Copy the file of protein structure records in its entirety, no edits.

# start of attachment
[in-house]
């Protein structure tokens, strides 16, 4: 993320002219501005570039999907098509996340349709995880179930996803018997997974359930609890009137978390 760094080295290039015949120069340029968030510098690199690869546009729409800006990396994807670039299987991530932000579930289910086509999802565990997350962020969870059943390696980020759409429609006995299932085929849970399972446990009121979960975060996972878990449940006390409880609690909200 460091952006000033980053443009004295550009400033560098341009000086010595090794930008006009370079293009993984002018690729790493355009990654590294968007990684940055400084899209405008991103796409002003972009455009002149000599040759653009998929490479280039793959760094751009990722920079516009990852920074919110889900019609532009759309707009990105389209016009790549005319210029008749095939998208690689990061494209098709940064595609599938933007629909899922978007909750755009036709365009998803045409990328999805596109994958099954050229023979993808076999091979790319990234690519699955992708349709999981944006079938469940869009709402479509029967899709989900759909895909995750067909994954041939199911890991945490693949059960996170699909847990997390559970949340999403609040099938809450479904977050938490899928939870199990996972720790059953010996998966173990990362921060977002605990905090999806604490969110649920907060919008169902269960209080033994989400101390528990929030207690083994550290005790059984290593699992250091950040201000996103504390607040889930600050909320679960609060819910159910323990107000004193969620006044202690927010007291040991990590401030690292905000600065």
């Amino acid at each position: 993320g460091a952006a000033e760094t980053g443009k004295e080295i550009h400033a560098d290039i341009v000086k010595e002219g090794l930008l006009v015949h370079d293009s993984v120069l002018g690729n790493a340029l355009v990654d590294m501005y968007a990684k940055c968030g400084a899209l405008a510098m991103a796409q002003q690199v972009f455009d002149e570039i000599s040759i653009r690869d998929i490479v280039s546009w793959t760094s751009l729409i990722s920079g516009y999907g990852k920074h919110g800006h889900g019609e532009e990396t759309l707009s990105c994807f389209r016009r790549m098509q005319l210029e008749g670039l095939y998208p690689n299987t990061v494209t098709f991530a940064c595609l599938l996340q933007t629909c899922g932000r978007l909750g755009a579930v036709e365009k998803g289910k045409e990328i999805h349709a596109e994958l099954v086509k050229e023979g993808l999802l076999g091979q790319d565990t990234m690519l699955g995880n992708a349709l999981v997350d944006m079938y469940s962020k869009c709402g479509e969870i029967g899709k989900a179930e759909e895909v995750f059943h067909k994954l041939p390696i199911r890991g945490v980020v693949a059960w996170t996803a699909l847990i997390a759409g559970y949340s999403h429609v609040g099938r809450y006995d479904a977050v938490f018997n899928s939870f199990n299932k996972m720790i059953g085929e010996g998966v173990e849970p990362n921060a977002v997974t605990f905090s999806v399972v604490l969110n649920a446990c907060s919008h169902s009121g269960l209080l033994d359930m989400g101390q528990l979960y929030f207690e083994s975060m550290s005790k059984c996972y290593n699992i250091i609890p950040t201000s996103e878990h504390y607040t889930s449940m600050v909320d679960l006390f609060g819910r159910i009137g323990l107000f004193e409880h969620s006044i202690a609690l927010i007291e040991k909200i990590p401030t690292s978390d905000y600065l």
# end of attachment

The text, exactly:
[in-house]
């Protein structure tokens, strides 16, 4: 993320002219501005570039999907098509996340349709995880179930996803018997997974359930609890009137978390 760094080295290039015949120069340029968030510098690199690869546009729409800006990396994807670039299987991530932000579930289910086509999802565990997350962020969870059943390696980020759409429609006995299932085929849970399972446990009121979960975060996972878990449940006390409880609690909200 460091952006000033980053443009004295550009400033560098341009000086010595090794930008006009370079293009993984002018690729790493355009990654590294968007990684940055400084899209405008991103796409002003972009455009002149000599040759653009998929490479280039793959760094751009990722920079516009990852920074919110889900019609532009759309707009990105389209016009790549005319210029008749095939998208690689990061494209098709940064595609599938933007629909899922978007909750755009036709365009998803045409990328999805596109994958099954050229023979993808076999091979790319990234690519699955992708349709999981944006079938469940869009709402479509029967899709989900759909895909995750067909994954041939199911890991945490693949059960996170699909847990997390559970949340999403609040099938809450479904977050938490899928939870199990996972720790059953010996998966173990990362921060977002605990905090999806604490969110649920907060919008169902269960209080033994989400101390528990929030207690083994550290005790059984290593699992250091950040201000996103504390607040889930600050909320679960609060819910159910323990107000004193969620006044202690927010007291040991990590401030690292905000600065």
């Amino acid at each position: 993320g460091a952006a000033e760094t980053g443009k004295e080295i550009h400033a560098d290039i341009v000086k010595e002219g090794l930008l006009v015949h370079d293009s993984v120069l002018g690729n790493a340029l355009v990654d590294m501005y968007a990684k940055c968030g400084a899209l405008a510098m991103a796409q002003q690199v972009f455009d002149e570039i000599s040759i653009r690869d998929i490479v280039s546009w793959t760094s751009l729409i990722s920079g516009y999907g990852k920074h919110g800006h889900g019609e532009e990396t759309l707009s990105c994807f389209r016009r790549m098509q005319l210029e008749g670039l095939y998208p690689n299987t990061v494209t098709f991530a940064c595609l599938l996340q933007t629909c899922g932000r978007l909750g755009a579930v036709e365009k998803g289910k045409e990328i999805h349709a596109e994958l099954v086509k050229e023979g993808l999802l076999g091979q790319d565990t990234m690519l699955g995880n992708a349709l999981v997350d944006m079938y469940s962020k869009c709402g479509e969870i029967g899709k989900a179930e759909e895909v995750f059943h067909k994954l041939p390696i199911r890991g945490v980020v693949a059960w996170t996803a699909l847990i997390a759409g559970y949340s999403h429609v609040g099938r809450y006995d479904a977050v938490f018997n899928s939870f199990n299932k996972m720790i059953g085929e010996g998966v173990e849970p990362n921060a977002v997974t605990f905090s999806v399972v604490l969110n649920a446990c907060s919008h169902s009121g269960l209080l033994d359930m989400g101390q528990l979960y929030f207690e083994s975060m550290s005790k059984c996972y290593n699992i250091i609890p950040t201000s996103e878990h504390y607040t889930s449940m600050v909320d679960l006390f609060g819910r159910i009137g323990l107000f004193e409880h969620s006044i202690a609690l927010i007291e040991k909200i990590p401030t690292s978390d905000y600065l």